I distinctly remember that day. It was a Saturday – a non school day. I was in 6th grade. The school bus was not available, so my dad dropped me at school. He stayed back to cheer me up for my ‘public speaking’ competition afterwards. The theme of the competition was global warming and I was to speak for 2-3 minutes on a related topic. It was a nice enough day, slightly cloudy. I remember thinking that the world is too beautiful and I could die, without any regrets. Anyway, I digress. I and my dad followed the signs and reached the auditorium. There was a decent crowd – parents encouraging their kids, supporting them and fussing over them. My dad just let me be and took a seat in the second row, since the first row was reserved for judges. It was kind of dark, with some lights dimly illuminating the huge space. Students who were presenting were asked to line up for their turn at the podium.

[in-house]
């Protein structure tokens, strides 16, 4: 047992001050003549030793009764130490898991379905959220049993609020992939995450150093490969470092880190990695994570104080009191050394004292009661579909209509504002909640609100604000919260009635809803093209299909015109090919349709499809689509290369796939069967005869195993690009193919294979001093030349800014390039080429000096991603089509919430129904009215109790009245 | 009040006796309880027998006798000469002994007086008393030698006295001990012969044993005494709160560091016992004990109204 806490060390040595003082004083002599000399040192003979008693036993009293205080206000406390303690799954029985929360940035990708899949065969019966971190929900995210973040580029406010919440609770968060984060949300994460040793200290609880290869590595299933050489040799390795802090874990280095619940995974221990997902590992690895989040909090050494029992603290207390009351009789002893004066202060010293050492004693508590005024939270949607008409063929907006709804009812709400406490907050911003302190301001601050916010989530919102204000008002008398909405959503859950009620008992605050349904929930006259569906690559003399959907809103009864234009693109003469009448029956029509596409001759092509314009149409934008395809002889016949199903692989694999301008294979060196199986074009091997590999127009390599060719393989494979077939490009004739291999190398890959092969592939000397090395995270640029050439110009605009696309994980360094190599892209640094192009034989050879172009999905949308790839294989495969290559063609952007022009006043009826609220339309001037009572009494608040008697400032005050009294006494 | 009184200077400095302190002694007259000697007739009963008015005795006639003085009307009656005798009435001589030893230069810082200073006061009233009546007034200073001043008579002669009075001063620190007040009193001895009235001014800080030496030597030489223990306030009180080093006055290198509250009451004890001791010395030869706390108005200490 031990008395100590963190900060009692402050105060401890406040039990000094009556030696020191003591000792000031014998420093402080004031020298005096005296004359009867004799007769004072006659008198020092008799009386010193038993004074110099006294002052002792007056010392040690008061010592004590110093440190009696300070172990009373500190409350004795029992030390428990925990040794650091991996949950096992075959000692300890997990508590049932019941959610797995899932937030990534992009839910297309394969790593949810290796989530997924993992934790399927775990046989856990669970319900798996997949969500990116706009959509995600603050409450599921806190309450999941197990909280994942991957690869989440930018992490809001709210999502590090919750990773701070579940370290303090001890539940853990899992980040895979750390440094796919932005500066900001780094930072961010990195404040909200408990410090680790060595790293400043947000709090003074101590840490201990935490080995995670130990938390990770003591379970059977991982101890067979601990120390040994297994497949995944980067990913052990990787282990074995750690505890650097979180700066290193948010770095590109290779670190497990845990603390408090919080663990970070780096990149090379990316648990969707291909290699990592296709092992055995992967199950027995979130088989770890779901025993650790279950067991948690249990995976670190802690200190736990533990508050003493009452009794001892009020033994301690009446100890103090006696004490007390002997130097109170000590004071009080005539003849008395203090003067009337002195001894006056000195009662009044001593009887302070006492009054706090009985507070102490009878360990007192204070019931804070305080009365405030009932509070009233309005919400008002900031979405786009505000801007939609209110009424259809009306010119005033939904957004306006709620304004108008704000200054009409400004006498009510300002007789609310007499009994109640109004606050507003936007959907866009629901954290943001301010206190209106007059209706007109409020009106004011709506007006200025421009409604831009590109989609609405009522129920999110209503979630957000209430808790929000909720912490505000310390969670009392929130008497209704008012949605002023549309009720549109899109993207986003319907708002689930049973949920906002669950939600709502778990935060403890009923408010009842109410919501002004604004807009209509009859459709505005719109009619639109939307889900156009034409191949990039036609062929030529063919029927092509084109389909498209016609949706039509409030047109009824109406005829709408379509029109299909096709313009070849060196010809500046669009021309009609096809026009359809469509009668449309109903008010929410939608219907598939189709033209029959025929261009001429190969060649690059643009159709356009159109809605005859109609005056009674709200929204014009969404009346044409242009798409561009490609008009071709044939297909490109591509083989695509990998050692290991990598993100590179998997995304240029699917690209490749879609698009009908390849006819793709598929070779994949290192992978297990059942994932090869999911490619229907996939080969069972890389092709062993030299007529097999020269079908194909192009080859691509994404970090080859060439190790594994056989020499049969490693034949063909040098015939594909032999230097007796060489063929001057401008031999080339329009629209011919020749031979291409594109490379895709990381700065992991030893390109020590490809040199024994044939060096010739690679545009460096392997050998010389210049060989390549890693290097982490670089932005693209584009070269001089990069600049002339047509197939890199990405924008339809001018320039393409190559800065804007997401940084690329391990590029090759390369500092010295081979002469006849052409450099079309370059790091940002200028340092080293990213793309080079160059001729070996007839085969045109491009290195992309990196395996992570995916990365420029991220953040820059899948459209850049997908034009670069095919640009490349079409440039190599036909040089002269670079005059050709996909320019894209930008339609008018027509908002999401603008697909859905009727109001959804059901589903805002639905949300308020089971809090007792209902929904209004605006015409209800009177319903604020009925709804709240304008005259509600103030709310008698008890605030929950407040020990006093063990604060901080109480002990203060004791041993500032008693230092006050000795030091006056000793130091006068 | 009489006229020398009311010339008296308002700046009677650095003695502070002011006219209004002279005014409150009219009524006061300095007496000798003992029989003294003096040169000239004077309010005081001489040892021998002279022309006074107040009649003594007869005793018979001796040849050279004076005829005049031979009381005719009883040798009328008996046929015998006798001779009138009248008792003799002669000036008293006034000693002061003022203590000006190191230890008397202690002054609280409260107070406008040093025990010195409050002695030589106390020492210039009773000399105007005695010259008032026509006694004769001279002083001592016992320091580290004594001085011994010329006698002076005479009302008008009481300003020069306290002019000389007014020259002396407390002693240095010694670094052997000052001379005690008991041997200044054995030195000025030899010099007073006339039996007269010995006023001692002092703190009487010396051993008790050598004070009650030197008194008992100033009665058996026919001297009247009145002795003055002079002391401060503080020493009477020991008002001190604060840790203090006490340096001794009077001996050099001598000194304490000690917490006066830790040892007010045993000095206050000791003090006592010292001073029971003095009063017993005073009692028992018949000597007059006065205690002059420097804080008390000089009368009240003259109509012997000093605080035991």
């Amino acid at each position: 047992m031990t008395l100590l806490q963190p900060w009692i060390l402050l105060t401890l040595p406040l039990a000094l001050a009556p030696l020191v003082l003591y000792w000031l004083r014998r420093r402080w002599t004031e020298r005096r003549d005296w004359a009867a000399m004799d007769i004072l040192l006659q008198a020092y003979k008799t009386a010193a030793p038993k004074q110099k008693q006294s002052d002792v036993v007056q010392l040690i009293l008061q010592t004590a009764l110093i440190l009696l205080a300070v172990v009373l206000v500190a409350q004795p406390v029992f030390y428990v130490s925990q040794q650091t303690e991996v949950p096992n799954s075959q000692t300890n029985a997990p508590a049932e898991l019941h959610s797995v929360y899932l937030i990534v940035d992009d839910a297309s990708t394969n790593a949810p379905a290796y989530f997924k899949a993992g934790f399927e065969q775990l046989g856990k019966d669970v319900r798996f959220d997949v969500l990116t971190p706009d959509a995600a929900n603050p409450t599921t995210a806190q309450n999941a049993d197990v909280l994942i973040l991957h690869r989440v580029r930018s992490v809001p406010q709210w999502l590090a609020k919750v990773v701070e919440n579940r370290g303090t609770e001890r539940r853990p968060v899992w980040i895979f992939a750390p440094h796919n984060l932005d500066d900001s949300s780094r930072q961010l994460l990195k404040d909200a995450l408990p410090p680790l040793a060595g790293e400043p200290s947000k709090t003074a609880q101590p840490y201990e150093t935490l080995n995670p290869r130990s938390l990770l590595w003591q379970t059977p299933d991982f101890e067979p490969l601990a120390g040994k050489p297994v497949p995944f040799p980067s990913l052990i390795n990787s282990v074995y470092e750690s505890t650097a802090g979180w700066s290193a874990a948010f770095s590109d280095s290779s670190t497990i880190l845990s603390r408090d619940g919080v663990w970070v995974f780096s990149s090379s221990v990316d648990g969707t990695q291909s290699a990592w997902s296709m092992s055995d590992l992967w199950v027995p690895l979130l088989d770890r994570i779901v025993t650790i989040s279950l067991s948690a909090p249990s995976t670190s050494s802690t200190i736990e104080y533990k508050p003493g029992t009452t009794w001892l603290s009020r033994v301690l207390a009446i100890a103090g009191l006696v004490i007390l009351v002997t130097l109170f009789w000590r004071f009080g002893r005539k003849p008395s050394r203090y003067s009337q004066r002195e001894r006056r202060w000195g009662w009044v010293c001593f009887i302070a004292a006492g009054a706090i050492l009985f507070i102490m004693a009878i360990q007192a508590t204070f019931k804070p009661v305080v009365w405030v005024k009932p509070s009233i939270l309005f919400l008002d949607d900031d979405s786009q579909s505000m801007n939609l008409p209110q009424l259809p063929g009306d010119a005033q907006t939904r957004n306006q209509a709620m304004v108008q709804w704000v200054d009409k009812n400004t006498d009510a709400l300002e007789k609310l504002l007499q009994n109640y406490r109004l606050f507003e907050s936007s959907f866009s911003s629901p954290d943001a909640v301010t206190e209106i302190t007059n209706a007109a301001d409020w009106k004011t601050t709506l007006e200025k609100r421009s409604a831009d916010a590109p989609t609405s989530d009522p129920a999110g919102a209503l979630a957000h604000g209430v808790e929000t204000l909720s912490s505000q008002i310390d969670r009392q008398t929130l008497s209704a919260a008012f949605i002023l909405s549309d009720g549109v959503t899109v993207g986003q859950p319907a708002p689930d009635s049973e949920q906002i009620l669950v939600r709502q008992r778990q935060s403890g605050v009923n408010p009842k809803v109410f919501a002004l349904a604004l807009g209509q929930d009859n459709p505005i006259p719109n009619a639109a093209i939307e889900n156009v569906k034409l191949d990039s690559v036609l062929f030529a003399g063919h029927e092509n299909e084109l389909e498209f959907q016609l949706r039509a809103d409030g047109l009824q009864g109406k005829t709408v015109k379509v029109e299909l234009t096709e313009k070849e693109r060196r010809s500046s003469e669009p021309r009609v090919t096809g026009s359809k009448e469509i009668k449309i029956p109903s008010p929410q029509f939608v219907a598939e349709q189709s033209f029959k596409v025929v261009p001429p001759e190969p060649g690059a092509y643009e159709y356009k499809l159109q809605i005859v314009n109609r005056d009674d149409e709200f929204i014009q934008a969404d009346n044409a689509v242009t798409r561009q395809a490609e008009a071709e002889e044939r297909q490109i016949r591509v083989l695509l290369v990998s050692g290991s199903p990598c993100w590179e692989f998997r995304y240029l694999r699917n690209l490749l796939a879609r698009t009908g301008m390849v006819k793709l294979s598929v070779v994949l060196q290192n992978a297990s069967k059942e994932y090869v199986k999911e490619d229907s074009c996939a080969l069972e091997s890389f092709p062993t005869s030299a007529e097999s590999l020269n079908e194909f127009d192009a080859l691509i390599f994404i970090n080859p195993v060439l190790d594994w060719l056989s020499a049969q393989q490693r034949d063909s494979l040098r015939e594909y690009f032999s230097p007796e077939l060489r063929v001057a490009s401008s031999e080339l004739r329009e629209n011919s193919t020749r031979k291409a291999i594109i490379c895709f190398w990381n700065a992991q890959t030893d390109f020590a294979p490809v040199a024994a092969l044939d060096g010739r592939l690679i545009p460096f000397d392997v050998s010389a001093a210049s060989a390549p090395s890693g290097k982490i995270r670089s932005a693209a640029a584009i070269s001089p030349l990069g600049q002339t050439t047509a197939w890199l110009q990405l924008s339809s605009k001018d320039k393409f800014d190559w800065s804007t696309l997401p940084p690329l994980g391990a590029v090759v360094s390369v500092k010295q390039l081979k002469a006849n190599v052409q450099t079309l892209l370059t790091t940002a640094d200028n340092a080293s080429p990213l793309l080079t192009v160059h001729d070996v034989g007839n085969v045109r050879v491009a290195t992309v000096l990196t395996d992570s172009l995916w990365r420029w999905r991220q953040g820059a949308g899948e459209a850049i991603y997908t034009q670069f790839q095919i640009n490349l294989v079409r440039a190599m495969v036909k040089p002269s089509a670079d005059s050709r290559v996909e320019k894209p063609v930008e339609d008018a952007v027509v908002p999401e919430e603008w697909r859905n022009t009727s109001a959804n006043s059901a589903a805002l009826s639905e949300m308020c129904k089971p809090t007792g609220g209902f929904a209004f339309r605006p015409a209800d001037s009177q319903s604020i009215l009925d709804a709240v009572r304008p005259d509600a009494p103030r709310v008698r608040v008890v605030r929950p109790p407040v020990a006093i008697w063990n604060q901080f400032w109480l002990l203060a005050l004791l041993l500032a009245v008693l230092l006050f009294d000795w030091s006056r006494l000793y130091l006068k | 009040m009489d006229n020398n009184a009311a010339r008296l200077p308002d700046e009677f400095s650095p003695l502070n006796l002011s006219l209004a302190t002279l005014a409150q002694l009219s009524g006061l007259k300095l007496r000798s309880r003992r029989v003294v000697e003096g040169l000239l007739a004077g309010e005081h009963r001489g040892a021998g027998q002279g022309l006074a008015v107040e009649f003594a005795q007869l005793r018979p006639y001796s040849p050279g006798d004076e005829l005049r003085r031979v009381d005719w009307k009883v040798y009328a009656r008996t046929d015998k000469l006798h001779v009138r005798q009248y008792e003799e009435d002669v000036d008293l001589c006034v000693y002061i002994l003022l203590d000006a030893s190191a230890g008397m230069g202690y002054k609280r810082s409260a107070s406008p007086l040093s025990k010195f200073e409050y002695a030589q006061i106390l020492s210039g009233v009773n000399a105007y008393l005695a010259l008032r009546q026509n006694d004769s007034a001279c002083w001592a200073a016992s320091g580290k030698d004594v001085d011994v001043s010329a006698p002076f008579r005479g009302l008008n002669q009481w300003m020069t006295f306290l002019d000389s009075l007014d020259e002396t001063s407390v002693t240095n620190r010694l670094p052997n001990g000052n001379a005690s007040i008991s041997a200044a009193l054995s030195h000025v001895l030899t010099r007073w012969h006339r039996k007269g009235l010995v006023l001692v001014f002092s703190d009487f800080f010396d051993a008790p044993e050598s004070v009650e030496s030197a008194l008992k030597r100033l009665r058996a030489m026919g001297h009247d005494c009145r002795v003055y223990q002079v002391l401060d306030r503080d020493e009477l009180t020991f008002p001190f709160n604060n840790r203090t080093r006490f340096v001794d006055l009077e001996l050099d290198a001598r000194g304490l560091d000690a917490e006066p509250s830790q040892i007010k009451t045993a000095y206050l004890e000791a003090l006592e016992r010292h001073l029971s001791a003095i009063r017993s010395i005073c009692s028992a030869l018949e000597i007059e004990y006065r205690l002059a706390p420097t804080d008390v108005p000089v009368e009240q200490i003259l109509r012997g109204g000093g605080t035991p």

I remember being nervous, slightly anxious, but overall I felt confident. Probably too confident. I rehearsed my lines in my mind and waited for my turn. We were not allowed to read from a paper or carry any type of notes, so I was just fiddling with my speech, mentally searching for opportunities to trash it away. The 1st participant was called on stage.  He was fine. Nothing spectacular, I thought. I could easily ‘beat’ him. The second one was a bummer. He spoke for a minute or two and then forgot his lines. What a mess, I remember thinking. Why can’t people prepare before presenting. I was the next one. I threw my speech in the trash can and walked up the stairs. I was standing behind the podium, the microphone staring at me. I remember seeing the judges (there were three of them), and my dad seated behind them. I remember introducing myself and then suddenly, going … blank. This was a foreign sensation to me. I tried to recall my lines, but somhow, words had deserted me. They just would not come back.